How did "big board" strategic combat displays work?

Thisis an example of what I am talking about. Dr. Strangelove and other films have a movie prop version of this, such as in this iconic scene.

So the question is, how is this accomplished? The problem with hardwired light bulbs in the Strangelove scene is that it is very inflexible. The bombers may take a different route. There may be varying numbers of bombers. The enemy bomber tracks are unknown when someone wired up the board. And so on.

They obviously did not have the modern version, where you just set up a computer projector or use a bunch of flat panel monitors to render the output of the computer directly, so how *did *they do it?

I have no experience with such displays in a military context, but I did a lot of A/V work in the 60s and rear-projection screens are surprisingly effective for such purposes. Maps can be projected from film or glass and can be scrolled and zoomed quite easily. Then objects, including shapes, images, and highlights, can be added using very simple stage lights with drop-in cels. The added objects can even be rotated if you want the object to appear to turn and “return to base.”

Of course, most of this was done manually where I worked, but there’s no reason it can’t be motorized and controlled in a variety of ways. It’s not really very high-tech.

Just think of how simple it would be if you were using a front-screen projection set-up.

There are two key elements: (1) Computer technology to provide the graphics/text, and (2) Large-screen display technology.

Computer technology to produce moving vector graphics existed in the 1950s. Dynamic, real-time calculation and display using vector-graphics was demonstrated in 1961 in the first video game SpaceWar, running on a DEC PDP-1: Spacewar! on the Computer History Museum PDP-1 - YouTube

The mix of vector graphics plus early large screen projection technology (possibly oil-film light valve, or OFLV) can be seen at 00:52 and 02:25 in this old Air Force video: IBM Sage Computer Ad, 1960 - YouTube

During the 1960s, NASA’s large displays at Mission Control were rear projection OFLV displays : Apollo Flight Controller 101: Every console explained | Ars Technica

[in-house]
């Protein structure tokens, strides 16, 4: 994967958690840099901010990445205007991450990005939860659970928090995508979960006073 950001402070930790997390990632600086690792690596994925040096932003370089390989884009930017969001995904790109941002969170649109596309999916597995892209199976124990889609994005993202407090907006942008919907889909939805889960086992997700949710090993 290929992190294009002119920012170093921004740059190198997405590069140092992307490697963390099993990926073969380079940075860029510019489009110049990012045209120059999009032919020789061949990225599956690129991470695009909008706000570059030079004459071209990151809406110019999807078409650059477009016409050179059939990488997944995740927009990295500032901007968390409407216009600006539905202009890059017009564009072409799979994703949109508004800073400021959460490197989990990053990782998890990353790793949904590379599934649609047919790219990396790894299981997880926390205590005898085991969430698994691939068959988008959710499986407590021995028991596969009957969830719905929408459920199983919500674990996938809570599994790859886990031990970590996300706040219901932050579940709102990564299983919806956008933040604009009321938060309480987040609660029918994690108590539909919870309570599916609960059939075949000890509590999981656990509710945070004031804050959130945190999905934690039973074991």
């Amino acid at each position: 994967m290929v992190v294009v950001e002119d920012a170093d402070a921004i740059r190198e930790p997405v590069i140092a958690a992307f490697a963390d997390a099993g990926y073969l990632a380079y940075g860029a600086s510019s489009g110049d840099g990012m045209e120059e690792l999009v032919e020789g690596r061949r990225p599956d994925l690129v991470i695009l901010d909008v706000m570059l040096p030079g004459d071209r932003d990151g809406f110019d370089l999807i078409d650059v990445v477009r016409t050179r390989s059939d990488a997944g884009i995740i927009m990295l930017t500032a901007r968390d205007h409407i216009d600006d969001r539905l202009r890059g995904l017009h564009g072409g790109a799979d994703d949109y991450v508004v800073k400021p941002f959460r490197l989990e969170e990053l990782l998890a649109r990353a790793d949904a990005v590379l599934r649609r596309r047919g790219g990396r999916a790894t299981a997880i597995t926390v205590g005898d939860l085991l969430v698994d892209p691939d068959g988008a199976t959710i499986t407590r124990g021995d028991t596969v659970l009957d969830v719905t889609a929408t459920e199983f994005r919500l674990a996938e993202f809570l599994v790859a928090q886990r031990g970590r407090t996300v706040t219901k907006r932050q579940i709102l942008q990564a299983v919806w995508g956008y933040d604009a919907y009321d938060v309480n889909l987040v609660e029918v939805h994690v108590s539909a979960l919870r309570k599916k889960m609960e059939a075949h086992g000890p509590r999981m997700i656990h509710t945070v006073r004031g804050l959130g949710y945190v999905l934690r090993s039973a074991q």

Some of the static elements like terrain outlines were overlaid transparent slides. The dynamic elements such as numbers, moving plot points, etc. were computer-generated.

Large displays in early military command centers often used OFLV projector technology, often driven by computerized vector graphics, overlaid with character graphics:


OFLV display technology was invented in 1944. The brand name for those commonly used in the 1960s was Eidophor. They cost about $1 million each in 1960s dollars (about $7.7 million each in 2017 dollars): https://en.wikipedia.org/wiki/Eidophor

Before that, people just pushed coded blocks around on a gigantic table map, or moved pins on a wall map.

All I know, is that I’ve read a number of times, that none of the fancy display systems in the big movies ever actually existed. At least not at the time the films said they did.

Similar to the fact that the infamous Red Phone, linking Moscow to Washington, wasn’t a real phone when it was at it’s most famous.

One method for such displays is to have the map drawn on plexiglas and lighted from the edges. The map is drawn with colored grease pencils on the front. Then for tracking planes, there are people behind the map drawing the tracks as they move. Radar operators are talking with them and giving updates. Or for HQ, someone from a radar unit may be talking over the phone to the plotter.

I think that’s better stated as “Movie display systems are often advanced ahead of the current systems actually deployed.”

i.e. Some movie is showing color displays set at a time when the real thing were all monochrome. Movies set a bit earlier were showing 20x20 foot raster graphics at a time when the real thing was 10x10 foot vector graphics. Movies set a bit earlier yet were showing vector graphics at a time when the real thing was text only. etc.

The same situation is probably true today. A wall-sized grid of 27" LCD panels forming a complex graphics display system is bog standard stuff in the real world. OTOH, consider those swirling 3D quasi holographic things that let moviegoers see out the agent’s own eyes in real time from across the planet. Those’re still in the real world future even though they’re in last year’s movies.

The famous data fusion and display system of the period was SAGE. That said, the terminals in that Jimmy Stewart clip don’t seem to match the SAGE ones.

This Wikipedia page claims that the “big board” was created via “Operator displays were directly copied on 35 mm film which were projected on the board”, but that seems weirdly primitive.

Wow. So the interesting thing here is that how advanced it was. Reading about the lengths they went to for building the AN/FSQ-7 - that really is decades advanced of anything the civilian world had during that era. It also must have been at least partially secret at the time. And yes, they could have driven projectors with a monster like that, and presumably had some primitive form of graphics to show the tracks of detected aircraft.

Horrifically vulnerable, of course. As it mentions in the article - in practice, during training exercises, some of the bombers got through. And once the nukes started to go off, the system would have collapsed. That’s why the plan became “scare our enemies into not trying it” (because they can shoot right through our defenses)